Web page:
One unique feature of this event is that there's a horse race held on the same course, starting only an hour later than the runners. In previous years the first horses have caught me very early on, but it wasn't until mile 40 that I heard my first hooves. I happened to be bending over to tie my shoelaces when I heard galloping and "Now that's a runner's butt!" from the rider passing by. I told her she was running late. She told me I was running early.
Around 8 hours (right on my 2010 pace) I rolled into busy Camp Ten Bears at mile 47.6. After spending so much time alone, it was nice to see lots of familiar faces, if a little bewildering, as I tried to say my hellos, get weighed in, get resupplied, and get out. From here, the course does a 22.6 mile side loop before returning to Camp Ten Bears and entering the last 30 mile section to the finish. I have to say, this loop not my favorite part of the course. It has many steep hills that are hard to stitch together into a rhythm as the day begins to heat up. By now the morning enthusiasm has long since worn off, but it's sill much too far to feel the pull of finish line. Luckily I had some company as played leapfrog with Bob Ayers and Nick Pedatella for a while.
The long pounding descent back into Camp Ten Bears at mile 70.5 is an easy place to go too fast. I know because I've made that mistake before - but not this time. I arrived in roughly 12:30 elapsed time, feeling a bit haggard but holding it together, and picked up my good friend Ryan who'd pace me the rest of the way. He was eager to go, as all good pacers are, and we made good progress though the late afternoon and into the evening.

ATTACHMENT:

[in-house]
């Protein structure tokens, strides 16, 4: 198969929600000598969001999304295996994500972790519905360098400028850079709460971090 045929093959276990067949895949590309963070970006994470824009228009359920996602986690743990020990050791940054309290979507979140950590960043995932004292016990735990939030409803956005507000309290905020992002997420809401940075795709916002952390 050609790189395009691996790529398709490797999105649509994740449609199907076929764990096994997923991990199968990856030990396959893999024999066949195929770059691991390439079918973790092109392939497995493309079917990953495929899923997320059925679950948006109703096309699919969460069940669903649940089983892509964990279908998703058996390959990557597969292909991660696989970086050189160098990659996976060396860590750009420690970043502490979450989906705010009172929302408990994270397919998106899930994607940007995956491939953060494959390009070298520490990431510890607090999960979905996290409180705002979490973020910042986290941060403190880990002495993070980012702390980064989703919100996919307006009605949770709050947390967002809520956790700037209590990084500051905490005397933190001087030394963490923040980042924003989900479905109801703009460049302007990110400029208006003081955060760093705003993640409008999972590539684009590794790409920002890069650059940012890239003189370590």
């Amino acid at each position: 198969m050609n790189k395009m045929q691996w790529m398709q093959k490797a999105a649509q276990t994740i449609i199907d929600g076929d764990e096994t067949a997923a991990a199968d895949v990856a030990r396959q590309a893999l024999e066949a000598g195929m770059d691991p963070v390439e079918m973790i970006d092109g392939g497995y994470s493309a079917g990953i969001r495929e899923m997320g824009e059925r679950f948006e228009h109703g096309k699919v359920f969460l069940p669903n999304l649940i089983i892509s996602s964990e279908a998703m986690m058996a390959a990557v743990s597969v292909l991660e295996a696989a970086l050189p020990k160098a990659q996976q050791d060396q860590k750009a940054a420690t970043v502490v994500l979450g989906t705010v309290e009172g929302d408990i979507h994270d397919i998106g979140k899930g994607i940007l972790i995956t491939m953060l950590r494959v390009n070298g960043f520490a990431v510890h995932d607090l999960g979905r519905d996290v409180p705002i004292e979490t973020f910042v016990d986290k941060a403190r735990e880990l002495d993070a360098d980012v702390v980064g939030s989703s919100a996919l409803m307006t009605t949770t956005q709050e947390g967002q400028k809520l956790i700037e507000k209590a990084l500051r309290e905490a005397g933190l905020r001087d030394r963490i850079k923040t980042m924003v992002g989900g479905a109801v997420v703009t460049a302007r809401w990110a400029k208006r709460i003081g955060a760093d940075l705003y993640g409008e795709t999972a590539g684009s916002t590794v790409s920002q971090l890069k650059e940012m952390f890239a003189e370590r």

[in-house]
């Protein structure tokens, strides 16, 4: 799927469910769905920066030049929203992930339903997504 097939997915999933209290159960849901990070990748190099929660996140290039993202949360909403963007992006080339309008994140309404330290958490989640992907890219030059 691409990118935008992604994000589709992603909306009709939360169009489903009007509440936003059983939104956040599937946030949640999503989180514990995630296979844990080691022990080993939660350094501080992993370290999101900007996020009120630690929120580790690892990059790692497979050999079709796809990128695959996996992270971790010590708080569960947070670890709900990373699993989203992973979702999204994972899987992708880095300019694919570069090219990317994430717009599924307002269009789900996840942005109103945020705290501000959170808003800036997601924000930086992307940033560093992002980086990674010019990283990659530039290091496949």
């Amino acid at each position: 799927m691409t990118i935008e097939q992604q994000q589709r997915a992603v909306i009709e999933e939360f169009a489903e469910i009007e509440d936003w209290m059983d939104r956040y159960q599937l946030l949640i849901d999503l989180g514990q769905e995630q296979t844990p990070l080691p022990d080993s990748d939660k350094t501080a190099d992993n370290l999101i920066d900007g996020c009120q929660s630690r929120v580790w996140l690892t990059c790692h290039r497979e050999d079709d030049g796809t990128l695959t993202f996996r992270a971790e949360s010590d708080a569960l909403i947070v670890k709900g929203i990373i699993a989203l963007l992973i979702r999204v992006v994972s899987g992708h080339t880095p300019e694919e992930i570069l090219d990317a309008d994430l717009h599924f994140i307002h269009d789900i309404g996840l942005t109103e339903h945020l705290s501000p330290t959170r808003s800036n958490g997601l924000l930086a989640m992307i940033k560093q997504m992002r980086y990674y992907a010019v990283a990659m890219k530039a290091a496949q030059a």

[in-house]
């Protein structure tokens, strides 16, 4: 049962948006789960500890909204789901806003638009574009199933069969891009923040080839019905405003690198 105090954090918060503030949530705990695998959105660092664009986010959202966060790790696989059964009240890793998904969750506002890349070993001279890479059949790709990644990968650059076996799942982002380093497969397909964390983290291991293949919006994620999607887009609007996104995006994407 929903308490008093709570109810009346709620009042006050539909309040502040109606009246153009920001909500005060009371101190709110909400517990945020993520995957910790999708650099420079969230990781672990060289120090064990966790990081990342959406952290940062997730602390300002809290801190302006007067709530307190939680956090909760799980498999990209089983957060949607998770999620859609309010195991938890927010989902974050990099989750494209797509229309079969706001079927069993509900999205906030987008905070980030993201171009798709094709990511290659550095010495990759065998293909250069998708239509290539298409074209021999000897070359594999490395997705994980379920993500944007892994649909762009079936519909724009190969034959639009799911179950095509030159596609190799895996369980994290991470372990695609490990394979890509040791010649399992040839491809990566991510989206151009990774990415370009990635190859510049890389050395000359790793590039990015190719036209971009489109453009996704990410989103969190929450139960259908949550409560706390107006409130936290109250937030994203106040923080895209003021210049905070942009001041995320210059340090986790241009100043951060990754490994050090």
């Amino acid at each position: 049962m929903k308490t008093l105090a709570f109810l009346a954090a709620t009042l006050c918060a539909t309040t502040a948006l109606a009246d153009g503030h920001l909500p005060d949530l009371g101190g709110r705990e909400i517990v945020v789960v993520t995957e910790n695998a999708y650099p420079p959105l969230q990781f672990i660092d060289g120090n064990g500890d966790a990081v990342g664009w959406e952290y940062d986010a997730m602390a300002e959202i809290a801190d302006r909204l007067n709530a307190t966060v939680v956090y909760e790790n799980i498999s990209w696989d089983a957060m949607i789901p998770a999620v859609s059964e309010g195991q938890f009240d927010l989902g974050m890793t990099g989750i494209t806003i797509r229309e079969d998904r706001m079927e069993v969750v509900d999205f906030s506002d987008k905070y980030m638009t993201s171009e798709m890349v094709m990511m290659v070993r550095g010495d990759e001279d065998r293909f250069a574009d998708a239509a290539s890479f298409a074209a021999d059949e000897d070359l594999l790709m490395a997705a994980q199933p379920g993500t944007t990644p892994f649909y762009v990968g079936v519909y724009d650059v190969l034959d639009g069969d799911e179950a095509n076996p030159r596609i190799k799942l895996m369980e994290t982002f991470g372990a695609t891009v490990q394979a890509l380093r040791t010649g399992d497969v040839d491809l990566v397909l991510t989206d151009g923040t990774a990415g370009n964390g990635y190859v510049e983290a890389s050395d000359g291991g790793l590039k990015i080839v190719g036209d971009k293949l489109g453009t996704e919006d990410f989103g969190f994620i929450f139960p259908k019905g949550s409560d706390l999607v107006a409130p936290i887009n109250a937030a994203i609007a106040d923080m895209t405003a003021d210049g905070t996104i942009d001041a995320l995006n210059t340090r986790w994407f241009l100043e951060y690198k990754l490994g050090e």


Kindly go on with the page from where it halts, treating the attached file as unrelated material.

Reaching Bill's Barn (mile 89) before sundown, we were right where I wanted to be time-wise. This was also where my race really began to unravel last time. Now I was slowing as it got dark and could that feel my quadriceps were very vulnerable, but if I was careful I could eke out the last 11 miles on them at a reasonable pace. We formed up with a loose cluster of runners in 9th thru 13th place, with many position changes on the steep ups and downs that define the closing miles of the Vermont course. I wasn't really so much concerned with passing anyone else as I was with passing my old self. We ran by several familiar spots, places where I'd desperately tried to stretch and massage myself back to life before, and it felt good to leave them under our heels.
Last time I barely made it to Polly's, this time we barely stopped. I knew a good finish was all but in the bag and Ryan worked me hard for the last few miles. We passed my good friend Nate, who was looking rather deflated, just out of the aid station and he told me to hurry up for a sub-nineteen hour finish. I thought it was too late but started to surge anyway. The best I could do were short spurts of running and walking. The final stretch of trail was uphill through the mud, within earshot of the finish. I saw lights gaining quickly behind me and a group of horses thundered by, which didn't do the soft trail any favors. Another light blew by out of nowhere, it was a resurrected Nate on a mission. He gave me a pat on the shoulder as I struggled and cursed the mud. A few minutes later the finish came into view and I crossed line in 18:56 for tenth place.
|Picture courtesy of Far North Endurance.|
And with that, I'm satisfied. Despite not running the smartest race I could, I finished better than I had any right to expect given my training. I feel like I finally put 2010 to rest by achieving what I originally set out to do.